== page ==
She was only 19 and a novice. He was 45 and an established movie star. And yet somehow Lauren Bacall and Humphrey Bogart not only clicked on screen, they made a life together off screen. The husky voiced Bacall saying, “you know how to whistle, you just put your lips together and blow” in her screen debut “To Have and Have Not” (1944) captured Bogart’s, and the audience’s complete attention. They were married the following year and remained married until Bogart’s death in 1957.
Together Bogie and Bacall also appeared in “The Big Sleep” (1946), “Dark Passage” (1947), and “Key Largo” (1948), their chemistry always standing out, even in the ensemble cast of the latter film that included Edward G. Robinson, Claire Trevor, and Lionel Barrymore. Bacall’s scene when she tries to attack Robinson’s character is so well done, with almost no expression on her face, but with a steely expression in her eyes.
Lauren Bacall not only kept working after Bogart’s passing (she was also married to actor Jason Robards from 1961-1969), she kept active right up until the end, doing a voiceover on TV’s “Family Guy” as recently as this year. Her death on August 12, 2014 ended a 70 year career that included Oscar nominations and a multitude of awards, including Kennedy Center honors in 1999.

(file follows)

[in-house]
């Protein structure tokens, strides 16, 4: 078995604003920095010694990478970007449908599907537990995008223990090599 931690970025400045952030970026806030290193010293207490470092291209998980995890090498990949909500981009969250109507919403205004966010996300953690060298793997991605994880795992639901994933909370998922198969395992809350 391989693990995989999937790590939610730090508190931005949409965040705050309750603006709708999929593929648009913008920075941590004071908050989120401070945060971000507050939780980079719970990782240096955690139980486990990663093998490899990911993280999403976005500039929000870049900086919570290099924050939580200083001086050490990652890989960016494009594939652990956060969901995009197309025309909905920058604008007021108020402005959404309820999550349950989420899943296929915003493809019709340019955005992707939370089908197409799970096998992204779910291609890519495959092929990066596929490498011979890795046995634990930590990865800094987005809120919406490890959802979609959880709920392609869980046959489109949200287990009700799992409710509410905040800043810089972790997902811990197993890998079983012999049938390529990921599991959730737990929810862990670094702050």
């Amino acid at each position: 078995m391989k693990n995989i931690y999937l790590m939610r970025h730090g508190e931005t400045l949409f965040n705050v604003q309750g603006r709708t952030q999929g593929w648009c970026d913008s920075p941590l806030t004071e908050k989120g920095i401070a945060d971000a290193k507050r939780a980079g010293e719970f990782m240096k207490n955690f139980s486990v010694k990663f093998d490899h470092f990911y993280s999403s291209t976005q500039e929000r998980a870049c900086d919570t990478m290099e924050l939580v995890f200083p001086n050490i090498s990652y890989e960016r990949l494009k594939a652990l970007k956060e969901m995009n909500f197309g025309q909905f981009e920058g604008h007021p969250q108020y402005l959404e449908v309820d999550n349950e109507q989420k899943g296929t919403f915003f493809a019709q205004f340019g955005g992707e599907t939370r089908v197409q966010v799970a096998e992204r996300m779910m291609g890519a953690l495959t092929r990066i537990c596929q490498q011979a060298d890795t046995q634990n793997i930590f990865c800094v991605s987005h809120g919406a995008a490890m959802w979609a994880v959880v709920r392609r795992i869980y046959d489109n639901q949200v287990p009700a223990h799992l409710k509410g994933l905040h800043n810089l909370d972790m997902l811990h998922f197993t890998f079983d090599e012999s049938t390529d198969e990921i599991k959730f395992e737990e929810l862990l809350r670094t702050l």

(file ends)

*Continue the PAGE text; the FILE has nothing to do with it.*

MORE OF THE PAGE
Bacall was born Betty Jane Perske in the Bronx on September 16, 1924. She came to California as a young girl, became a fashion model, was spotted by director Howard Hawks’ wife Nancy, and ended up being cast in “To Have and Have Not.” Nervous, she often tilted her head down but tilted her eyes upward. This became known as “the Bacall Look.”
During the 1950s, Lauren Bacall worked steadily, but was very particular about which scripts to accept. Her best work during this period can be found in such films as “Young Man With a Horn” (1950), “How To Marry a Millionaire” (1953), and “Written on the Wind” (1956). In later years, Bacall appeared in such notable films as “Murder on the Orient Express” (1974), “The Shootist” (1976), which was John Wayne’s last film, and “The Mirror Has Two Faces” (1996), which earned her a Golden Globe, a Screen Actor’s Guild award, and an Oscar nomination.
Bacall also did extensive television work, from a 1950s TV version of “The Petrified Forest” with Henry Fonda, to a cameo as herself on “The Sopranos” where she is attacked and mugged, but gamely fights back, causing her attacker to run off.
Lauren Bacall was one of the last living actors of Hollywood’s golden age, and among the even fewer who remained active into the 21st century.